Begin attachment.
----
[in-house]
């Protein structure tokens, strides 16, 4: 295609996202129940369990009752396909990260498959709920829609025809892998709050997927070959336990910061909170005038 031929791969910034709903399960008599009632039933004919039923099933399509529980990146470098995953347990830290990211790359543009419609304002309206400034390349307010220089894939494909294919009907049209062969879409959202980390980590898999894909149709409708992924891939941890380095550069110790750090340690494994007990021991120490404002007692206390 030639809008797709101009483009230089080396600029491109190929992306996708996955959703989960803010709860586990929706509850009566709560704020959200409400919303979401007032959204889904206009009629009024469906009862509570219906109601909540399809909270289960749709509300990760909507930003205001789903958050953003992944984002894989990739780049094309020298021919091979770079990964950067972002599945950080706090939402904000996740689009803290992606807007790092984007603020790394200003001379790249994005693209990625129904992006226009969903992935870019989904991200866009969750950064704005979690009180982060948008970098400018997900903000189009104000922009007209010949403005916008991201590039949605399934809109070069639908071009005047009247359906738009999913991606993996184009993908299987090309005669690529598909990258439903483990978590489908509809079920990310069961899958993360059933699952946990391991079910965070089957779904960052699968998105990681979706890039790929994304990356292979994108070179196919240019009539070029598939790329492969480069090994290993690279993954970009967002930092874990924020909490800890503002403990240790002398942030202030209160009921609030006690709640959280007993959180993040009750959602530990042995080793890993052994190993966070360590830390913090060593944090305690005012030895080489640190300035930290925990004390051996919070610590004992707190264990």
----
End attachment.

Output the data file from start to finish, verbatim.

[in-house]
């Protein structure tokens, strides 16, 4: 295609996202129940369990009752396909990260498959709920829609025809892998709050997927070959336990910061909170005038 031929791969910034709903399960008599009632039933004919039923099933399509529980990146470098995953347990830290990211790359543009419609304002309206400034390349307010220089894939494909294919009907049209062969879409959202980390980590898999894909149709409708992924891939941890380095550069110790750090340690494994007990021991120490404002007692206390 030639809008797709101009483009230089080396600029491109190929992306996708996955959703989960803010709860586990929706509850009566709560704020959200409400919303979401007032959204889904206009009629009024469906009862509570219906109601909540399809909270289960749709509300990760909507930003205001789903958050953003992944984002894989990739780049094309020298021919091979770079990964950067972002599945950080706090939402904000996740689009803290992606807007790092984007603020790394200003001379790249994005693209990625129904992006226009969903992935870019989904991200866009969750950064704005979690009180982060948008970098400018997900903000189009104000922009007209010949403005916008991201590039949605399934809109070069639908071009005047009247359906738009999913991606993996184009993908299987090309005669690529598909990258439903483990978590489908509809079920990310069961899958993360059933699952946990391991079910965070089957779904960052699968998105990681979706890039790929994304990356292979994108070179196919240019009539070029598939790329492969480069090994290993690279993954970009967002930092874990924020909490800890503002403990240790002398942030202030209160009921609030006690709640959280007993959180993040009750959602530990042995080793890993052994190993966070360590830390913090060593944090305690005012030895080489640190300035930290925990004390051996919070610590004992707190264990």